In response to lawmakers’ requests, Minister of Finance Chang Sheng-ford (張盛和) yesterday said the ministry might consider dropping its plan to sell government agencies’ shares in local companies that do not play a role in policymaking if it finds it is capable of finding other financial resources.
The ministry last month said it is scheduled to unveil a revenue-boosting package by the end of this year to reduce the nation’s budget deficit, following reports that the nation is likely to see a significant shortfall in tax revenue this year.
Based on the latest report issued by the ministry, if tax revenue generated in the last three months of this year remains flat from last year, the shortfall in tax revenue may amount to NT$65.7 billion (US$2.23 billion).
However, after the prices for the nation’s 4G spectrum telecom licenses added up to NT$100.71 billion in the latest bidding on Friday last week, lawmakers voiced confidence that the higher-than-expected prices may help cover the tax shortfall for this year, and possibly for next year.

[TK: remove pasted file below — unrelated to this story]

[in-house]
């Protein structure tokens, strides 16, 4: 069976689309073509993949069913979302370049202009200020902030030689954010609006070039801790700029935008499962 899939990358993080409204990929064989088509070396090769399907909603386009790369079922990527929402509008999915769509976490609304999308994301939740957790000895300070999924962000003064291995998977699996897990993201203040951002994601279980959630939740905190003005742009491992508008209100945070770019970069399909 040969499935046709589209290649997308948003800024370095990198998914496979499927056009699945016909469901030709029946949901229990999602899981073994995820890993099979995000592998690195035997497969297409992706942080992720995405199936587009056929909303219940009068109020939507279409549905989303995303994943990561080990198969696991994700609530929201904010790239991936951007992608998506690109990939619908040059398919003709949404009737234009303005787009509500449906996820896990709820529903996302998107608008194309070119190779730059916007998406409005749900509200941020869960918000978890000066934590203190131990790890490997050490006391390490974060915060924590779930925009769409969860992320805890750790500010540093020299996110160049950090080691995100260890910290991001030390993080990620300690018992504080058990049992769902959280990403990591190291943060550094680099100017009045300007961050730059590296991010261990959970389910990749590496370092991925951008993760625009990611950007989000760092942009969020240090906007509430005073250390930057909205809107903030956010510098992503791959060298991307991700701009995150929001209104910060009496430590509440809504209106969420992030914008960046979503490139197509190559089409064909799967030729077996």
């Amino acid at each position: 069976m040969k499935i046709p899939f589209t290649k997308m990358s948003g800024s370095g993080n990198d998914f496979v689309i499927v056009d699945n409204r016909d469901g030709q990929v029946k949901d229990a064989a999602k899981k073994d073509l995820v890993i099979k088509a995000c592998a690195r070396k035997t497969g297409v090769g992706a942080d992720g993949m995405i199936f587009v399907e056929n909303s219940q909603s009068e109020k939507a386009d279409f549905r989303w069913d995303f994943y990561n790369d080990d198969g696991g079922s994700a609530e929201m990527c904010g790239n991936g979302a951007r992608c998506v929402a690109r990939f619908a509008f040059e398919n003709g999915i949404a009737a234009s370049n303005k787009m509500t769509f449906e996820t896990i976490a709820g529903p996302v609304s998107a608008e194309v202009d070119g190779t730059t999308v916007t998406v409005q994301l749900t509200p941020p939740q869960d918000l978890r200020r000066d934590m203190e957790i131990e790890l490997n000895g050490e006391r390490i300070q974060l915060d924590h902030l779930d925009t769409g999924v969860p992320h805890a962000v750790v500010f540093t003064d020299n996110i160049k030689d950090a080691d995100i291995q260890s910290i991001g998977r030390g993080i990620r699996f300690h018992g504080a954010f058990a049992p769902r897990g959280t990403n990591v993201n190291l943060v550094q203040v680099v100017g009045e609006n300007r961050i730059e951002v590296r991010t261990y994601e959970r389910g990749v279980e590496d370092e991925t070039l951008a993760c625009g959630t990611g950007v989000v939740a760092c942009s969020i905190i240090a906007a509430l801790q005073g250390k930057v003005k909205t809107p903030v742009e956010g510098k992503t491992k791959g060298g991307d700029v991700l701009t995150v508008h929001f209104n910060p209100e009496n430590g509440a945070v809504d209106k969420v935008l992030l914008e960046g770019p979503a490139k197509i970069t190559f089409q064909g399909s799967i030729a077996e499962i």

That led various lawmakers to request that the ministry drop its plan, in which government agencies would sell NT$6.5 billion of shares of local companies.
Chang said the government had budgeted for NT$30 billion in income from the bidding, which indicated a price higher than NT$100 billion could cover the tax shortfall this year.
However, the sale of shares by government agencies was to cover the expected tax shortfall next year, Chang added.
The ministry will do its best to find enough money, Chang said, adding that it may drop the plan if another source of funds is found.
In related news, the ministry is scheduled to launch a six-year plan from next year to claim back illegally occupied state-owned land.
The plan may help the government recoup NT$16.6 billion, including compensation and funds from the use of the land.